1. DON’T: Talk about yourself so much.
DO: Listen to your users. What are
they telling you?
How many websites load the home page with
meaningless puffery like “We are the pre-eminent
provider of widget technology in the global widget
marketplace,” and then provide no clue what to
The key lesson here is: The site is not about you,
nor is it to impress your investors or board of directors.
It’s for your visitors’ needs and to serve a particular
business function—to sell, to inform, to connect,
to encourage action. Those should be the bottom-line
metrics for the site’s design and functionality choices.
Visitors come to your site looking to see what
you can do for them. Think like the users; try to
predict what they want to see. To a great extent,
users want to see themselves reflected in the design;
ideally, you should be providing what they want
before they even know they want it. Help users to self-select what type of customer they are, what
kind of product they’re looking for or the type of
decisions they want to make.
Conduct research, surveys and focus groups.
Use web statistics packages and clickstream tracking
to see where people go, and determine if the findings
measure up to your goals. Are those clicks translating
into sales or other measurable actions? If not, refine
the design accordingly.
2. DON’T: Send in Flash to do the job
DO: Use Flash to do what HTML can’t.
Users hate to wait. You don’t want to watch that
little progress bar, only to get a cheesy splash page
that is going to be skipped anyway. Users want to be
in control of the experience and want things to happen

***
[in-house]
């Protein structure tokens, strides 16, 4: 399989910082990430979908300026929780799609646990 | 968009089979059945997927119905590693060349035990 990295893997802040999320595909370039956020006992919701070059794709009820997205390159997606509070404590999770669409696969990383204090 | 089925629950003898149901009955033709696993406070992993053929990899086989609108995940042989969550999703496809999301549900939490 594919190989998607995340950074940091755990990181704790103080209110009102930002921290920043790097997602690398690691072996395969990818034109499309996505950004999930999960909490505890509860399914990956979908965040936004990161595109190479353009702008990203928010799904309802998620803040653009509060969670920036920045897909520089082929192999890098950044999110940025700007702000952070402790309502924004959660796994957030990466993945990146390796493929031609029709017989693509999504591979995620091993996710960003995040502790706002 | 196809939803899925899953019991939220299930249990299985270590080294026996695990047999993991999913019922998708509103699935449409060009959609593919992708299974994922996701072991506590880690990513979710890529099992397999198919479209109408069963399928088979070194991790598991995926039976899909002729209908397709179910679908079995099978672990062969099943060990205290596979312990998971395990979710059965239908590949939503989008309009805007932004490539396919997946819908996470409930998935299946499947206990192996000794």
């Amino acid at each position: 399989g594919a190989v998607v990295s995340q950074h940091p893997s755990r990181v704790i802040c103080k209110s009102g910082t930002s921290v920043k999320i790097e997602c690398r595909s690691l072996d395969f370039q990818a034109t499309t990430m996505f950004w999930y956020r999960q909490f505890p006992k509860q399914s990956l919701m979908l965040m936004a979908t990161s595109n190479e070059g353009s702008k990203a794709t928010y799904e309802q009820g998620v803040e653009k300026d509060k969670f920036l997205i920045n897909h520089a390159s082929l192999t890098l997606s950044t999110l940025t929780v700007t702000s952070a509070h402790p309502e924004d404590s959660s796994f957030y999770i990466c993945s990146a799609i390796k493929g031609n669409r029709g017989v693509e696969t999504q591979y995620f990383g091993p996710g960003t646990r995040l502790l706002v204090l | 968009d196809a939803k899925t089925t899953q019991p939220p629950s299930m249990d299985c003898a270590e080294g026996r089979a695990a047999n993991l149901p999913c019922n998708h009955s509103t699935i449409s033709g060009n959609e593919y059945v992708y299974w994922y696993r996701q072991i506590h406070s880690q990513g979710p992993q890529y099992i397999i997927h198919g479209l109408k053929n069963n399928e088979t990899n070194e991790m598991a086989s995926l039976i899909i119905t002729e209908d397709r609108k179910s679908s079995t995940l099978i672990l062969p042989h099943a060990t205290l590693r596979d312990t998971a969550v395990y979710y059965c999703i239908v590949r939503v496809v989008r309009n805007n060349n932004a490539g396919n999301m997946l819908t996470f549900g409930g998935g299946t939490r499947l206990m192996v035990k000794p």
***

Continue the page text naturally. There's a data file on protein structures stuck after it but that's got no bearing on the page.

now. Don’t waste time—or test patience.
Flash is a powerful tool—when used appropriately.
When you come up against the limits of what HTML can do, Flash can be really useful. Flash and Flex are
particularly well-suited to building database-driven
single-screen applications. Flash can even be accessible
and standards-compliant nowadays.
When poorly coded or optimized, however,
Flash just slows the experience, breaks web conventions
(like the Back button) and gets in the way
of user interaction. So don’t send in Flash where
XHTML and CSS would be simpler and better.
A smarter strategy is to embed Flash objects—such as slideshows or streaming video—inside standard
XHTML/CSS pages. There are techniques that
custom fonts like a full Flash site while maintaining
the light download size, accessibility and editability
of web pages. If the visitor doesn’t have Flash, the
siFR gracefully degrades to HTML text—useful if you
want your site accessible by mobile browsers, which
often are without Flash.
3. DON’T: Get in the way of visitors, especially
if you’re selling something.
DO: Mark the path clearly and consistently.
A well thought-out site structure and consistent navigation
scheme is one of the keys to user satisfaction.
Having to hunt for a link is annoying, but visitors
become truly irked when they’re directed to a page
they didn’t expect, or get a PDF download instead
Try not to place any more than three links between
any two given pages. Users have a low click threshold;
if they don’t find what they’re looking for within two
to three clicks, they’re going to assume it’s not there.
From your research, you should be able to draw
a complete site map prioritizing visitors’ main interests.
Once the site is mapped, then the navigation
scheme and items for each page should fall into place
relatively easily. Visually, the most important destinations
for users—and also the most obvious ones—should be the primary links. Secondary destinations